The latest measles outbreak in California is rapidly spreading, with 51 cases now confirmed by officials – which is almost double the amount reported only from last Tuesday.
Health officials are warning that more people are likely to fall ill in the weeks ahead.
From the Los Angeles Times:
Officials said there was now evidence that the measles outbreak had spread beyond people who visited Disneyland between Dec. 17 and 20 and begun infecting people in the broader community.
It is the beginning of a scenario experts have feared. Health officials generally hope a measles outbreak can be contained within a manageable group of people and eventually extinguished by keeping the ill at home or in a hospital room until they recover, with the outbreak eventually being stopped by the broader community of vaccinated people.
But thanks to the declining number of parents vaccinating their kindergarteners since 2002, that’s a tough task.
The outbreak’s hardest-hit is in Disneyland’s home, Orange County. Officials reported this Friday that 6 more cases have emerged among people who didn’t visit Disneyland before Christmas, signifying that virus is spreading beyond that flashpoint.
Orange County health officials said in a statement that “the identification of six measles cases with acquisition from unknown community contacts indicates exposure to measles is more widespread throughout the county.”
“The Health Care Agency expects that the measles outbreak will continue to spread,” they added.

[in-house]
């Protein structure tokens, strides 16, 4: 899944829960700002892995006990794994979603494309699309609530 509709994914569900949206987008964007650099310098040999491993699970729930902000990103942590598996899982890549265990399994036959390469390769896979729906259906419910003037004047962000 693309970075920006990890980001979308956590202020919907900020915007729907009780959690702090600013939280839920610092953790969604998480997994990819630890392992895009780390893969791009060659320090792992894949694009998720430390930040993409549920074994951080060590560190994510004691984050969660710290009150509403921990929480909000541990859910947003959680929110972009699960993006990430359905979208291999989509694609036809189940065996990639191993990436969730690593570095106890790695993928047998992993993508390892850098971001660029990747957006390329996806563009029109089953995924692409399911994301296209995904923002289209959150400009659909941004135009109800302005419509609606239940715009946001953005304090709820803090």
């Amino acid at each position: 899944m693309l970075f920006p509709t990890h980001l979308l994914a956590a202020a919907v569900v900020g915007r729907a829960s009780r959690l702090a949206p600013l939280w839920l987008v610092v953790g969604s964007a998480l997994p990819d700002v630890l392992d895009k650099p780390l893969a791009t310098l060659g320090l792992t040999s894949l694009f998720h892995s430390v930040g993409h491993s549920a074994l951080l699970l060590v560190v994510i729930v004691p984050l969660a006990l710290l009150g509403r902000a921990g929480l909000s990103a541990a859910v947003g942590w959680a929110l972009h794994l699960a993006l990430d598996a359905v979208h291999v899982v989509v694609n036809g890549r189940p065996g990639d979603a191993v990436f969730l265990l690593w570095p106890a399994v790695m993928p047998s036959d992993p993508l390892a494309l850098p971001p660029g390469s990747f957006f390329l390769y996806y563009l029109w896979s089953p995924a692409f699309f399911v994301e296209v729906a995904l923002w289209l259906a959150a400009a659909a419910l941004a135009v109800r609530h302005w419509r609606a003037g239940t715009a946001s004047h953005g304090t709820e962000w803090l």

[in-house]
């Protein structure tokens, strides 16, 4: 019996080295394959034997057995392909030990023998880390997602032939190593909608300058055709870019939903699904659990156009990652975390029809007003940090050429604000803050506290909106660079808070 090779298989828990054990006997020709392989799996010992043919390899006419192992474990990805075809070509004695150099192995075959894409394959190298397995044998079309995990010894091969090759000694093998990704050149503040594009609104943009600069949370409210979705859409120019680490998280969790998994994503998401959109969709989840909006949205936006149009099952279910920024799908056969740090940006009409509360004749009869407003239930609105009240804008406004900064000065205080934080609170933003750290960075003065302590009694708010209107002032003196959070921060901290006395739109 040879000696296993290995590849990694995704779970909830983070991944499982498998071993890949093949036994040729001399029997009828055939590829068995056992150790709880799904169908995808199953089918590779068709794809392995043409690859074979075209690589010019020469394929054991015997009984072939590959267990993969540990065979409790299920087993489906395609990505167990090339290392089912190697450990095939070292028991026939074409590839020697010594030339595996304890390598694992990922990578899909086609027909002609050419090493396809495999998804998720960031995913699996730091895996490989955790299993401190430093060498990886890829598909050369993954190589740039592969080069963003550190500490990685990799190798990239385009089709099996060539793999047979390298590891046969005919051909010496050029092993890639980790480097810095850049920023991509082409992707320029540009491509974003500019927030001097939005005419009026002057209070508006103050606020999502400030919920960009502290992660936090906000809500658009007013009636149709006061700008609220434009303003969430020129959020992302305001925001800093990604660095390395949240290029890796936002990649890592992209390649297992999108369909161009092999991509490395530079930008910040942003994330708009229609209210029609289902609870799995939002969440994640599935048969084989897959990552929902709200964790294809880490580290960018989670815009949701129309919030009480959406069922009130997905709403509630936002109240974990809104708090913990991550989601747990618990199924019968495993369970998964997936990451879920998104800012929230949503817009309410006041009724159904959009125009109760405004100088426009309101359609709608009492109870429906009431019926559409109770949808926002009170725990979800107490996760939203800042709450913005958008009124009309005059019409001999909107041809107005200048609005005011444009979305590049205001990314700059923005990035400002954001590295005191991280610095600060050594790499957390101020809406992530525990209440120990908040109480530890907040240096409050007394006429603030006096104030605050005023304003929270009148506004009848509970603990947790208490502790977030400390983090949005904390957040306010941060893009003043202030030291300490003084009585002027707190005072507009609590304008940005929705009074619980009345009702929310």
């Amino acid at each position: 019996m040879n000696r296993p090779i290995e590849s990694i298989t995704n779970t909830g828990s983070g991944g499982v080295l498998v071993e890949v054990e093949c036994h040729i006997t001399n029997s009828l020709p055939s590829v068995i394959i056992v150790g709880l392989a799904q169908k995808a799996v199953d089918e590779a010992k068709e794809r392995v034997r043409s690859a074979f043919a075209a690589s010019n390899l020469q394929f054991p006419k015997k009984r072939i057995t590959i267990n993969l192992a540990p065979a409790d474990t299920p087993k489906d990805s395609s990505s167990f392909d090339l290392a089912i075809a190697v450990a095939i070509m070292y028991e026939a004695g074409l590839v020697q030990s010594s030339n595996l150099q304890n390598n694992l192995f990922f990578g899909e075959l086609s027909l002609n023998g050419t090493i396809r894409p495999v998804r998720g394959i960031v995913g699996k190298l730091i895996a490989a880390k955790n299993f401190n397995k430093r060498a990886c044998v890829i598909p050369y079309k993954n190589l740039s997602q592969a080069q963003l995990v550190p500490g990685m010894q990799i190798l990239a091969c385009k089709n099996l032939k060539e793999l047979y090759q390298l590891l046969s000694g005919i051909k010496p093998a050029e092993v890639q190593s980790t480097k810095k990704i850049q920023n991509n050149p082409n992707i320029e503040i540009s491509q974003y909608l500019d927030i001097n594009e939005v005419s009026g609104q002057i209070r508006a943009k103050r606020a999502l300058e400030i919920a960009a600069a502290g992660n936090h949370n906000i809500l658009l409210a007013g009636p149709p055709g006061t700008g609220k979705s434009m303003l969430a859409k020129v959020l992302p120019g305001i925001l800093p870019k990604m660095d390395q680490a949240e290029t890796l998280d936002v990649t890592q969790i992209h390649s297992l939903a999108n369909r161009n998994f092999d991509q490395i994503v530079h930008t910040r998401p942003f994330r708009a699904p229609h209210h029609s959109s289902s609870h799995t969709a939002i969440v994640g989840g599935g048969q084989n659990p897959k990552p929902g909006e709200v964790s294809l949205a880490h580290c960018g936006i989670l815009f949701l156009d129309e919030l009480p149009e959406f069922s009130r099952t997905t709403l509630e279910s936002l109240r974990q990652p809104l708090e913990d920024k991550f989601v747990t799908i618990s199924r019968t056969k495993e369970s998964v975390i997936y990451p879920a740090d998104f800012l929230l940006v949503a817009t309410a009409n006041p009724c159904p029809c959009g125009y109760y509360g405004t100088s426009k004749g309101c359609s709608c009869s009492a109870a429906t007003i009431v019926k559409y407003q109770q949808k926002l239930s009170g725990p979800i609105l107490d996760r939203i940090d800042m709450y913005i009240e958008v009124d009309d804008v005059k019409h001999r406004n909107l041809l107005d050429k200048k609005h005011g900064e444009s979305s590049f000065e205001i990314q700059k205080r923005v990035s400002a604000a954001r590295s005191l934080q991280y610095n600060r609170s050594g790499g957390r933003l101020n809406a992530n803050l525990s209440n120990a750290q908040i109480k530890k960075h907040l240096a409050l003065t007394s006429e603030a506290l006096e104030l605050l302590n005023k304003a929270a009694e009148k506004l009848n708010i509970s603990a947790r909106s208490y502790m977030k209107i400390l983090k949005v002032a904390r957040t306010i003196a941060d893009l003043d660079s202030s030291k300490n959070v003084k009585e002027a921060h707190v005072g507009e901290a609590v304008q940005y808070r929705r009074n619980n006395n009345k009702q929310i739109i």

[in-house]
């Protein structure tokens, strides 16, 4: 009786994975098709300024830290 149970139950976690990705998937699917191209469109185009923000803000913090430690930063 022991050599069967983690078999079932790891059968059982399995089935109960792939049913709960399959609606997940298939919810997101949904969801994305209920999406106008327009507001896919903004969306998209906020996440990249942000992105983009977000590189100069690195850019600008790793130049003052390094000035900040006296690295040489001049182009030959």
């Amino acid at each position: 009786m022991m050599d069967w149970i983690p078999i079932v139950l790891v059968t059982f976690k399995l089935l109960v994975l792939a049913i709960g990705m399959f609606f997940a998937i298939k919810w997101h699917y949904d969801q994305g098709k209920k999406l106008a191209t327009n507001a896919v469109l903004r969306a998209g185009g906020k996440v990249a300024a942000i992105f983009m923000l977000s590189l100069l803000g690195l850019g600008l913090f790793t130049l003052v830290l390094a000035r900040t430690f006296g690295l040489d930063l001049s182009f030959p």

The Orange County health officer, Eric Handler, warned that students not vaccinated for measles may be excluded from attending school or day-care to prevent further spread of disease. A person who may have been contagious with measles was at Huntington Beach High School on Jan. 7-8.
There are now 16 confirmed cases in Orange County. San Diego County has 10 and Los Angeles County has eight, followed by Alameda County with four, Ventura with three, and Riverside and San Bernardino, both with two, for a total of 45 measles cases in California.
Officials noted that many of those who fell ill were not vaccinated. In San Diego County alone, 9 of the 10 infected were did not have measles vaccinations.
Progress against diseases like measles and whooping cough is threatened by a growing anti-vaccination movement in the United States, based on a widely debunked fear that the measles vaccine can trigger autism.
“The greatest threat to the U.S. vaccination program may now come from parents’ hesitancy to vaccinate their children. Although this so-called vaccine hesitancy has not become as widespread in the United States as it appears to have become in Europe, it is increasing,” Dr. Mark Grabowsky, a health official with the United Nations, wrote in the Journal of the American Medical Association-Pediatrics last year. “Many measles outbreaks can be traced to people refusing to be vaccinated; a recent large measles outbreak was attributable to a church advocating the refusal of measles vaccination.”
DeadState wrote a piece in September pointing out that anti-vax beliefs are most prominent in wealthy coastal communities in Southern California.